Ten Ways To Cut Down on AWS Cloud Services Cost

Ten Ways To Cut Down on AWS Cloud Services Cost
Ten Ways To Cut Down on AWS Cloud Services Cost
The author of this article is Sathyanaraynan B, DevOps Leader at Siam Computing.
Managing costs in the AWS (Amazon Web Services) cloud environment is crucial for businesses to ensure optimal resource utilization and budget allocation. AWS offers a wide range of services and features that empower organizations to build scalable and efficient applications. However, without proper management and understanding of the pricing structure, AWS costs can quickly escalate and impact the bottom line.

In this blog, I will share some insights and strategies for cutting down on AWS cloud service costs. By adopting informed usage and leveraging the available expertise, businesses can identify opportunities to optimize their AWS spending without compromising performance or reliability. Besides, mindful spending through knowledge of AWS Cloud cost-cutting strategies can help enterprises to embrace the full potential of cloud computing and revolutionize how they operate with greater efficiency and endless possibilities for a sustainable future.

1. Choosing the Right Instance Type

One of the easiest ways to reduce AWS costs is by choosing the right instance type for your workload. AWS offers a wide range of instance types, each with different combinations of CPU, memory, and storage. By selecting an instance type that closely matches your workload’s requirements, you can avoid paying for excess resources you don’t need.

For example, if your workload requires high CPU usage but doesn’t need much memory or storage, you could choose a compute-optimized instance type. On the other hand, if your workload requires a lot of storage but not much CPU or memory, you can select a storage-optimized instance type.

2. Using Auto Scaling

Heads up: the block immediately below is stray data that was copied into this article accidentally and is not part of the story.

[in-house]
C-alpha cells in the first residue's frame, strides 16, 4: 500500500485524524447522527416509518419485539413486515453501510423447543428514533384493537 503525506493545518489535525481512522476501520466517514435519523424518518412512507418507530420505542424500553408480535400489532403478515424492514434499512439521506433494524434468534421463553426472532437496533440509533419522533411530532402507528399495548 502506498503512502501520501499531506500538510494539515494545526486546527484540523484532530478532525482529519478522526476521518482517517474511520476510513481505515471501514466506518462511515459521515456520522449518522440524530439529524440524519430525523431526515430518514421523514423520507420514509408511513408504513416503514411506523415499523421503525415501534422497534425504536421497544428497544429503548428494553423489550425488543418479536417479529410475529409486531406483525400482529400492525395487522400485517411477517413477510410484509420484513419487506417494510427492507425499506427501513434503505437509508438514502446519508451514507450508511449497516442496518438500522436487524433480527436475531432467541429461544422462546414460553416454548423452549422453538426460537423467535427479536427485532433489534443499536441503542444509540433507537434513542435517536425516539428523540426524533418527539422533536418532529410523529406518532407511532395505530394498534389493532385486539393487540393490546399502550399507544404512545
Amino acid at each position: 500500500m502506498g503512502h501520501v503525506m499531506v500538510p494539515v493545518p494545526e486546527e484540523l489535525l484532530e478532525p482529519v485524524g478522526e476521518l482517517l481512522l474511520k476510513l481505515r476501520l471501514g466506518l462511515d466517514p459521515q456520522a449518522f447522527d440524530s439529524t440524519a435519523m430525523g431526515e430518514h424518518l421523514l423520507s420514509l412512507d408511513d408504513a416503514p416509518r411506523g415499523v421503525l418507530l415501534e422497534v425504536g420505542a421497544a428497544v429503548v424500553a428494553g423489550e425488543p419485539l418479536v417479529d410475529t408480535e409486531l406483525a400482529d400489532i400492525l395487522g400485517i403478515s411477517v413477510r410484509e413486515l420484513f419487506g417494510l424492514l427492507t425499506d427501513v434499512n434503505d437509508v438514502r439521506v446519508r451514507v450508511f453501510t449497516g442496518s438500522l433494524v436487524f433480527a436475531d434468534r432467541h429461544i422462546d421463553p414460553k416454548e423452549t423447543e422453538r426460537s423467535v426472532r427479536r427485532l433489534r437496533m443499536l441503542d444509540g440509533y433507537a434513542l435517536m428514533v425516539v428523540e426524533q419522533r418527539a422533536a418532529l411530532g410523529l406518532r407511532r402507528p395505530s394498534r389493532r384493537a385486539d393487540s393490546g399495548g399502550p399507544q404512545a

Another way to reduce AWS costs is by using auto scaling to automatically adjust your instance count based on demand. Auto scaling allows you to set minimum and maximum instance counts, as well as scaling policies that dictate how and when instances are added or removed.

By using auto scaling, you can ensure you have enough instances to handle peak demand without over-provisioning and paying for idle resources during periods of low demand.

3. Using Reserved Instances

Reserved instances allow you to purchase compute capacity at a discounted rate in exchange for a one-time upfront payment or a smaller monthly fee. They are a great option if you have predictable usage patterns, as they can save you up to 75% compared to on-demand instances.

AWS offers several types of reserved instances, including standard, convertible, and scheduled. Each type has different pricing and flexibility options, so it is important to choose one that best meets the needs of your business.

4. Using Spot Instances

Spot instances are unused AWS compute capacity available for a lower price than on-demand instances. The catch is that spot instances can be reclaimed anytime if AWS needs the capacity for on-demand instances, so they are only suitable for some workloads.

However, spot instances can be an excellent way to reduce AWS costs if your workload is flexible and can handle interruptions. AWS also offers a Spot Instance Advisor to help you identify the best instances and the maximum price you should bid.

5. Using AWS Cost Explorer

AWS Cost Explorer is a tool that allows you to visualize and analyze your AWS spending. Cost Explorer can help you identify areas where you are overspending and find opportunities to cut costs.

For example, you can use Cost Explorer to identify consistently underutilised instances that can be downsized or terminated. You can also use Cost Explorer to identify services or resources that are not being used at all and can be deleted.

6. Using AWS Savings Plans